How museums can combat Covid-19

Museums and galleries around the world are beginning to open their doors once again after a grim hiatus of lockdown, but as people begin to return, the question of safety, security and the use of potentially unhygienic technology begins to rear its head.

Paul Marshall, Recursive, explains how these spaces can keep their visitors safe and engaged in the ‘new normal’ working world.

In Europe, several prestigious institutions such as the van Gogh Museum in Amsterdam, the Netherlands are opening their doors for visitors for the first time in months with social distancing measures now in place. The van Gogh Museum opened its doors on the 1 of June, following guidelines put in place by the Dutch government to ensure that visitors remain 1.5 metres apart. 
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As part of the new measures, tickets are purchased online with an obligatory start time, forbidding the entry of groups and installing stickers throughout the museum to help visitors keep to the suggested distance, implementing screens at information desks, the museum shop, audio guide counter and other areas to protect staff. 

This method has proven effective for a number of museums, but what exhibits that require a more interactive experience? Some museums such as the Science Museum and British Museum in London, UK are now investigating how they can work with government, trade unions and supporters to see how and when they can re-open in a ‘financially sustainable manner, for the long term.’ 

While initially conceived as a creative way of providing visitors with an engaging experience, Recursive’s audio based, ‘hands-free’ system at the Qatar National Library in Doha, Qatar, could point the way for integrators and museums looking to provide a ‘social-distancing friendly’ experience for visitors, delivering real-time audio services for users based on the precise location of a user within the library.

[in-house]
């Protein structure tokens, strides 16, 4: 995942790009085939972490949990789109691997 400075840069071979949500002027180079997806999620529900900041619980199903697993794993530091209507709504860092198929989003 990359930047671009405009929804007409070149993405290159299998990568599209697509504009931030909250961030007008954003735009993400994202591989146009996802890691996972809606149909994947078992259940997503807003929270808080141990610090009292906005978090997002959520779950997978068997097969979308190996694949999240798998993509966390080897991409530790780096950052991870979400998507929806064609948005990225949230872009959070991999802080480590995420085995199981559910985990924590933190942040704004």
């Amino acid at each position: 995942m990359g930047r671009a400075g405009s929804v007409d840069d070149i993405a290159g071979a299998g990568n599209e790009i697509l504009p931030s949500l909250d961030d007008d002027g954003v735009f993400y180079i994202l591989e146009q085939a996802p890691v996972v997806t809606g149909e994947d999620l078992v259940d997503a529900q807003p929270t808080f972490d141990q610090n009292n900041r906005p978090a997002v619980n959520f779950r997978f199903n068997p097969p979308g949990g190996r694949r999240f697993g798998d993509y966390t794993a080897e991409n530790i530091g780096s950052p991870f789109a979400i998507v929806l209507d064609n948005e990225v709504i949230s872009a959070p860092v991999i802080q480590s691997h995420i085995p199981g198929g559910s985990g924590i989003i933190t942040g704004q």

The library offers a quirky blueprint for museums and galleries looking to reopen their exhibits in a way that is both interactive and safe.
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Paul Marshall, senior technology consultant, Recursive, explained: “They wanted a touchless experience. In addition to being a library, [the space is] is a museum as well; with lots of artefacts, heritage zones, interactive elements and information kiosks. They wanted a tour guide system but without having to press buttons. The only input required was to select the language at the beginning of the talk, whether you want Arabic or English. We ended up using Wi Fi to transmit the audio and Bluetooth to sense where the visitors were in the building so that the triggering of the audio track was automatic.”
"It's about creating that experience for people because that's ultimately why people go to a museum or exhibition. The more interesting you can make that for them, the more likely they are to come away with some sort of memory.” - Paul Marshall, Recursive

Visitors to the library receive an iPod Touch with a pre-installed app which allows them to navigate the space with access to encyclopaedic levels of information without touching a screen or other surface.